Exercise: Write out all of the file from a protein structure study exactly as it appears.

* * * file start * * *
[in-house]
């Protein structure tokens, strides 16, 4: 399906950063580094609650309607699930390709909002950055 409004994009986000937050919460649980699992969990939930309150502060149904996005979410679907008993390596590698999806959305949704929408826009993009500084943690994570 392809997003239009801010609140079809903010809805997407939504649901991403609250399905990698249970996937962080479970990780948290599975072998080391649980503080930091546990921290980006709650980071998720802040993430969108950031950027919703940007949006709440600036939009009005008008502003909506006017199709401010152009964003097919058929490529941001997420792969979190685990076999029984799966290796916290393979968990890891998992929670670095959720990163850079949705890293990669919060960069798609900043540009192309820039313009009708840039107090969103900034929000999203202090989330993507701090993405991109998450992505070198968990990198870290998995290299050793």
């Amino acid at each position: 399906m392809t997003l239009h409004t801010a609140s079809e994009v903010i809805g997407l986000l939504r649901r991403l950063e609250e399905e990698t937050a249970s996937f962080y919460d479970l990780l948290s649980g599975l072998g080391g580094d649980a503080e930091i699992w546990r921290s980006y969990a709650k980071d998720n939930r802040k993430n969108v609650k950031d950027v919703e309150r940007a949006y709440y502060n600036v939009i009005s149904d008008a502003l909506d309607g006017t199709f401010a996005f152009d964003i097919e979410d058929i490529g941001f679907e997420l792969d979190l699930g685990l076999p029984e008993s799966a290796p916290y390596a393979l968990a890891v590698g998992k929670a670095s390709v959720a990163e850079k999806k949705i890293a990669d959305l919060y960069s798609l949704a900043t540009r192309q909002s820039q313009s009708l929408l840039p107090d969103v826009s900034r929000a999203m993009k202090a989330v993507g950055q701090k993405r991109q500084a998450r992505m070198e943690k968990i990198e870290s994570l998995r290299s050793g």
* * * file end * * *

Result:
[in-house]
């Protein structure tokens, strides 16, 4: 399906950063580094609650309607699930390709909002950055 409004994009986000937050919460649980699992969990939930309150502060149904996005979410679907008993390596590698999806959305949704929408826009993009500084943690994570 392809997003239009801010609140079809903010809805997407939504649901991403609250399905990698249970996937962080479970990780948290599975072998080391649980503080930091546990921290980006709650980071998720802040993430969108950031950027919703940007949006709440600036939009009005008008502003909506006017199709401010152009964003097919058929490529941001997420792969979190685990076999029984799966290796916290393979968990890891998992929670670095959720990163850079949705890293990669919060960069798609900043540009192309820039313009009708840039107090969103900034929000999203202090989330993507701090993405991109998450992505070198968990990198870290998995290299050793």
């Amino acid at each position: 399906m392809t997003l239009h409004t801010a609140s079809e994009v903010i809805g997407l986000l939504r649901r991403l950063e609250e399905e990698t937050a249970s996937f962080y919460d479970l990780l948290s649980g599975l072998g080391g580094d649980a503080e930091i699992w546990r921290s980006y969990a709650k980071d998720n939930r802040k993430n969108v609650k950031d950027v919703e309150r940007a949006y709440y502060n600036v939009i009005s149904d008008a502003l909506d309607g006017t199709f401010a996005f152009d964003i097919e979410d058929i490529g941001f679907e997420l792969d979190l699930g685990l076999p029984e008993s799966a290796p916290y390596a393979l968990a890891v590698g998992k929670a670095s390709v959720a990163e850079k999806k949705i890293a990669d959305l919060y960069s798609l949704a900043t540009r192309q909002s820039q313009s009708l929408l840039p107090d969103v826009s900034r929000a999203m993009k202090a989330v993507g950055q701090k993405r991109q500084a998450r992505m070198e943690k968990i990198e870290s994570l998995r290299s050793g």